Jeremy Corbyn made his first appearance on the Andrew Marr show on Sunday. Marr was clearly ready to ask him lots of conflictual questions and within the first few seconds of the start of the interview was interrupting his guest. The first interruption came about due to a slight pause by Corbyn’s in his speech to clear his throat. Microseconds can be important in high profile TV interviews and Marr clearly took the pause and the falling intonation as a sign that Corby had finished his turn. Continue reading “Wooooo, slow down Andy!”
You might think that passing on season’s greetings at Christmas time in the House of Commons would be a fairly enjoyable and risk-free thing to do. But David Cameron and Jeremy Corbyn got themselves into twist as they came head to head in the last PMQs (Prime Minister’s Questions) before the Christmas break. Continue reading “The pain of giving Season’s Greetings in the House of Commons”
PMQs returned to our screens on Wednesday after a brief rest bite for the party conferences. David Cameron went up against Jeremy Corbyn, the new leader of the Labour party, for the second time since Corbyn was elected. Corbyn again selected some questions from the public, a technique that has been dubbed ‘Corbyn’s crowdsourcing’, but followed these up with more specific points to try and pin Cameron down on certain issues.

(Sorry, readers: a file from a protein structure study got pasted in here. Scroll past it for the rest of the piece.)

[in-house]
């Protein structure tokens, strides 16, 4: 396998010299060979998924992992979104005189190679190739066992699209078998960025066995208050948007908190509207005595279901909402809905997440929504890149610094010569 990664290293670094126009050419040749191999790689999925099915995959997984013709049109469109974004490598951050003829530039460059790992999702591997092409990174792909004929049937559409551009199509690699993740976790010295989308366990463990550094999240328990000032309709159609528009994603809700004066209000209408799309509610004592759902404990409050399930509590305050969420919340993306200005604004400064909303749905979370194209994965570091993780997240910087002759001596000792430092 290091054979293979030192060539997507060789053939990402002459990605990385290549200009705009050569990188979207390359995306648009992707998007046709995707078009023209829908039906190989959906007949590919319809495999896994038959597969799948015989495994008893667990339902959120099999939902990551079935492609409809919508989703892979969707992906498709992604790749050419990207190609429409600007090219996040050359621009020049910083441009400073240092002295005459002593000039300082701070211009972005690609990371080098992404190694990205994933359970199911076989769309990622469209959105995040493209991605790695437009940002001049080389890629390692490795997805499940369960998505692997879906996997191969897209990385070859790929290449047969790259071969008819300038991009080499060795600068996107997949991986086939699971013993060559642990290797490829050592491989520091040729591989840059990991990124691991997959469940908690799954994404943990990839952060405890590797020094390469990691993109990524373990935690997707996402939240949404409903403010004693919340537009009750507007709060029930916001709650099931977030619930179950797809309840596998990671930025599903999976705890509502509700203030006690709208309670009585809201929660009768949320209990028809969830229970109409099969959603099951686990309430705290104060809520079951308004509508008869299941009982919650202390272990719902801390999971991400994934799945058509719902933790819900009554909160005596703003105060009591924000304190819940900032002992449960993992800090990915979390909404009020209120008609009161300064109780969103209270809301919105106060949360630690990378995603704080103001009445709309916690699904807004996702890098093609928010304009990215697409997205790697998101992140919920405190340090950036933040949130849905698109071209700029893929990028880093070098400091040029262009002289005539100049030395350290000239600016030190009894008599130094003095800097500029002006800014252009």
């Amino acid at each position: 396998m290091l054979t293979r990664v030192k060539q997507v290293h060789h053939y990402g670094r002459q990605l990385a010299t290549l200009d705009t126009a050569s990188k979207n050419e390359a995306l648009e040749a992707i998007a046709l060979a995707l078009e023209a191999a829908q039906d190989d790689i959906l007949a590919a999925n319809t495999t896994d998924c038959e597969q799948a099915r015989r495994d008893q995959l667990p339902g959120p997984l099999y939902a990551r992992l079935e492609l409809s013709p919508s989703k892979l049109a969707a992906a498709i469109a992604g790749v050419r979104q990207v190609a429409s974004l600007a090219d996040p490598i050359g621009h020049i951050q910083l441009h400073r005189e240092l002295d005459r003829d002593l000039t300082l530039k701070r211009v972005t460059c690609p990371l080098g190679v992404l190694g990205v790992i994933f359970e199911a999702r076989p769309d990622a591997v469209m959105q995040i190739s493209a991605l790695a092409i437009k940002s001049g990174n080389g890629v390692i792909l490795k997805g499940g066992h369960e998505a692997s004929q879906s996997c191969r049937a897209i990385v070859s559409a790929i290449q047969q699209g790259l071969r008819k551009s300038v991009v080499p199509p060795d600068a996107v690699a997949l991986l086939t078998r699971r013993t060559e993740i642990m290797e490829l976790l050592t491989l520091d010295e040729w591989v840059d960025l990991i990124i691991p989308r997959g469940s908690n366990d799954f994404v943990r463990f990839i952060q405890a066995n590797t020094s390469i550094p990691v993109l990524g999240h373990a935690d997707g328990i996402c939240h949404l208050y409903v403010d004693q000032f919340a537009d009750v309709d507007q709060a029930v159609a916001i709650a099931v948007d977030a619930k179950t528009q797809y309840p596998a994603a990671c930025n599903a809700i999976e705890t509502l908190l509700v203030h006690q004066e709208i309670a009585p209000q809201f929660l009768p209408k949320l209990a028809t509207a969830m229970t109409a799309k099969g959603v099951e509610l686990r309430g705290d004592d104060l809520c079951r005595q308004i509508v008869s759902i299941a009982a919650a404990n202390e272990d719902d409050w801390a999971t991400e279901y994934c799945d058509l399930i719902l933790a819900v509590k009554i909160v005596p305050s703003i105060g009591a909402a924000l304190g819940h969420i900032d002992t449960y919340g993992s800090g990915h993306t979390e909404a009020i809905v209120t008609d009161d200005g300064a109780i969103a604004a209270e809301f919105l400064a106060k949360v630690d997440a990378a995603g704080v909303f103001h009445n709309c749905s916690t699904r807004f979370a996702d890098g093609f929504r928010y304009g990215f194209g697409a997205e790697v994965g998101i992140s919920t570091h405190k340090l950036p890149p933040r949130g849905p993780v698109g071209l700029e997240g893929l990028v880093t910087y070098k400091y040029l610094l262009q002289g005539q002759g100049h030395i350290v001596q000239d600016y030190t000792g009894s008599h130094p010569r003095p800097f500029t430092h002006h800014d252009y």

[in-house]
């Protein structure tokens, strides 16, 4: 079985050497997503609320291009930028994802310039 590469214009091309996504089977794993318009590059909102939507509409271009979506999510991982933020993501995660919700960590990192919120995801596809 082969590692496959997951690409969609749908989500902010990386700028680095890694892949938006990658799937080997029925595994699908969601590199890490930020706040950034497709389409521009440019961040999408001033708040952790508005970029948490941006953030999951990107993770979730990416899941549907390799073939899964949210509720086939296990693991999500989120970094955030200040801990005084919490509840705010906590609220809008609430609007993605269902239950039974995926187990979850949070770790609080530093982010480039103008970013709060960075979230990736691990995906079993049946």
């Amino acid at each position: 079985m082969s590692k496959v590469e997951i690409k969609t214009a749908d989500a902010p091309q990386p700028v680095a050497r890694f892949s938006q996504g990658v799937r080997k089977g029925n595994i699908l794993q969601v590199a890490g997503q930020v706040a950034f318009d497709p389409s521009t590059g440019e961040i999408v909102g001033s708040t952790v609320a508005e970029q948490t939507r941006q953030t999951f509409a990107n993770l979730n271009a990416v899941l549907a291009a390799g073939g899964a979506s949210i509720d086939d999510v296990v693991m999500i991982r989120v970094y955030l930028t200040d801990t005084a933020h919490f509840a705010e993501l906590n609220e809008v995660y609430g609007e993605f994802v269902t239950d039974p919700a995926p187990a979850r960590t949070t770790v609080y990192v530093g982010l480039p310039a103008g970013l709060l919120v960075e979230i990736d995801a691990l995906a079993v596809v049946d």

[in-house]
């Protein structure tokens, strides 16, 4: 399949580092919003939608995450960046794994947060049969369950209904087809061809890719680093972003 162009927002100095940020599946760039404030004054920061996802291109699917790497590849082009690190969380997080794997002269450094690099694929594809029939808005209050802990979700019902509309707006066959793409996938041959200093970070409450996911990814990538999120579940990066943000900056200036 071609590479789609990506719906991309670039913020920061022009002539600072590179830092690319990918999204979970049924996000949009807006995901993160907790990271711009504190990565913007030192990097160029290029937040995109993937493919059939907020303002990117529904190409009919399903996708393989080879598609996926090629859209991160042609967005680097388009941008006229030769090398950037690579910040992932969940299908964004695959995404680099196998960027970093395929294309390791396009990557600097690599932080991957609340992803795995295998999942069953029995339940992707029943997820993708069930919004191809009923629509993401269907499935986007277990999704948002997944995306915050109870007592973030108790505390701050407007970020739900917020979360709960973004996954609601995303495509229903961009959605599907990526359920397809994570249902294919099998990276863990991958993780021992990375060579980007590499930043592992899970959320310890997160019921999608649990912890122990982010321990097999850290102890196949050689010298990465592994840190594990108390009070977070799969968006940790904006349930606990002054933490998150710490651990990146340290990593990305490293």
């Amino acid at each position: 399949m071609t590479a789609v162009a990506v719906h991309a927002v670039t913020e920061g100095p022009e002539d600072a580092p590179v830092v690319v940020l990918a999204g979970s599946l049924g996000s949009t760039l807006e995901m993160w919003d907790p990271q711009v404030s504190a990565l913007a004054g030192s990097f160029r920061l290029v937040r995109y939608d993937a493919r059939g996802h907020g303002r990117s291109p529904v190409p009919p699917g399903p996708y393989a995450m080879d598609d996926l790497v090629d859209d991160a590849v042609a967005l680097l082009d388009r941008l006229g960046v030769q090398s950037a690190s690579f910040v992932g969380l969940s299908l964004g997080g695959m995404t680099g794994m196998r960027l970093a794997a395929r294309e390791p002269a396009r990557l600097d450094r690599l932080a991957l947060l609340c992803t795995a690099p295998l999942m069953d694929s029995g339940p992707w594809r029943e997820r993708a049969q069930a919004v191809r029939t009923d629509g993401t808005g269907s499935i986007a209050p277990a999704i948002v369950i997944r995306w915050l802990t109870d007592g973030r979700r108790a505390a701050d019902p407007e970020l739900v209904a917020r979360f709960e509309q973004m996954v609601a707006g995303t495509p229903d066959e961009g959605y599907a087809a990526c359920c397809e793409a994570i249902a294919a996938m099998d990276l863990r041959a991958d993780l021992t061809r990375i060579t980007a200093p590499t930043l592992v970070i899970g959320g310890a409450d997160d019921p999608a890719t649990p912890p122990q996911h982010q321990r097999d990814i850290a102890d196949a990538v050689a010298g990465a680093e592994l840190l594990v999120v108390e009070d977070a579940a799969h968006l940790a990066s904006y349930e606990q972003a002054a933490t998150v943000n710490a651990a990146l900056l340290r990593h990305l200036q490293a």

One feature of Corbyn’s delivery that seems to have emerged is the ‘Corbyn stare’, a rather dismissive eye gaze at a certain section of unruly MPs in the chamber, usually accompanied by a prolonged pause in his delivery. As I have suggested before, long pauses in a speaker’s delivery are rare in the chamber because of the potential loss of face and a possible interruption by the Speaker of the House. MPs prefer to use repetition and false starts to hold the floor while dealing with unruly sections of the chamber. Continue reading “PMQs Watch – The Corbyn Stare”
PMQs was a relatively quiet affair on Wednesday apart for the outburst from “Jurassic Park” (aka Dennis Skinner). Harriet Harman asked a few questions on the issue of radicalisation and the aftermath of the Tunisian attacks before moving on to the issue of airport capacity. Continue reading “PMQs watch”
We presented the following presentation at the BESRES conference at Coventry University yesterday. The talk was well received and generated some useful discussion. Thank you to all who attended our talk and to the conference organisers for putting on the event.
Conference slides are here: BES Conference 2015 – slides
Here is the abstract for our upcoming conference presentation.
Representing Spoken Political Discourse in the Digital Era: Can accurate and faithful semantic representations be obtained from Hansard transcriptions of Prime Minister’s question time in the House of Commons? Continue reading “Abstract for upcoming conference”
Welcome to this blog site – “Neutral Footing”. Here you will find academic commentary on political discourse with particular reference to the Houses of Parliament.
To kick us off, here’s a short poem based on the words of the current speaker of the House of Commons, John Bercow:
We’ve got to listen in order to hear
There’s far too much noise
And shouting I fear
We need to make progress
Please do shut up
If you cannot calm down
Then I say grow up!